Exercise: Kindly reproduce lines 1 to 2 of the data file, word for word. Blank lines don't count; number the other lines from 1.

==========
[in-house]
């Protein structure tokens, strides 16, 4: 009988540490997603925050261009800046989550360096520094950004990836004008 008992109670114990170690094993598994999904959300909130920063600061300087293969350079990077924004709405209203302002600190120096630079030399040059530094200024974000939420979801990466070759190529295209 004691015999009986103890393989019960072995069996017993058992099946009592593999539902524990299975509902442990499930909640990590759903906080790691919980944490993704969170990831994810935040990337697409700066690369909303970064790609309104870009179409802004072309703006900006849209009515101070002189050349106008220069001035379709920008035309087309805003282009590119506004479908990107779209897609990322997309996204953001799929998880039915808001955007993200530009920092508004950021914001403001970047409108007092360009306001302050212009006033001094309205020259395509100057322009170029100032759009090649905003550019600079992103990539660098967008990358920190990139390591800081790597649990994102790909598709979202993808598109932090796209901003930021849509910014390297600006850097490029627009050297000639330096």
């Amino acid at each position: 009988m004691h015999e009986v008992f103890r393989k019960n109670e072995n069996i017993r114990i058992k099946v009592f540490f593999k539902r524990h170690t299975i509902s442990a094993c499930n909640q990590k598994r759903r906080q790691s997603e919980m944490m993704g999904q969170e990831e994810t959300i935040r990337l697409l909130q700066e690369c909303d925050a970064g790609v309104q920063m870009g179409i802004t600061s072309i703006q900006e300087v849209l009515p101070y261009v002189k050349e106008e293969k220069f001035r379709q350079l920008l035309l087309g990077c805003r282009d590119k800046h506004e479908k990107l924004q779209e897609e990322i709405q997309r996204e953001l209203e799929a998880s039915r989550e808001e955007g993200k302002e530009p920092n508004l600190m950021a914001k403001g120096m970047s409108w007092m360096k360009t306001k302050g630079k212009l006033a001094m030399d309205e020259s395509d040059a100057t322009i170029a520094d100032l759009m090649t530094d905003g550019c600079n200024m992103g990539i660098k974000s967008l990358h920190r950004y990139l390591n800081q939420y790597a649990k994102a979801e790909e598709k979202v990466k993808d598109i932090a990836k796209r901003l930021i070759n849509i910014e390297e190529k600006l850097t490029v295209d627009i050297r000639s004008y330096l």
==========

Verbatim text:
[in-house]
């Protein structure tokens, strides 16, 4: 009988540490997603925050261009800046989550360096520094950004990836004008 008992109670114990170690094993598994999904959300909130920063600061300087293969350079990077924004709405209203302002600190120096630079030399040059530094200024974000939420979801990466070759190529295209 004691015999009986103890393989019960072995069996017993058992099946009592593999539902524990299975509902442990499930909640990590759903906080790691919980944490993704969170990831994810935040990337697409700066690369909303970064790609309104870009179409802004072309703006900006849209009515101070002189050349106008220069001035379709920008035309087309805003282009590119506004479908990107779209897609990322997309996204953001799929998880039915808001955007993200530009920092508004950021914001403001970047409108007092360009306001302050212009006033001094309205020259395509100057322009170029100032759009090649905003550019600079992103990539660098967008990358920190990139390591800081790597649990994102790909598709979202993808598109932090796209901003930021849509910014390297600006850097490029627009050297000639330096």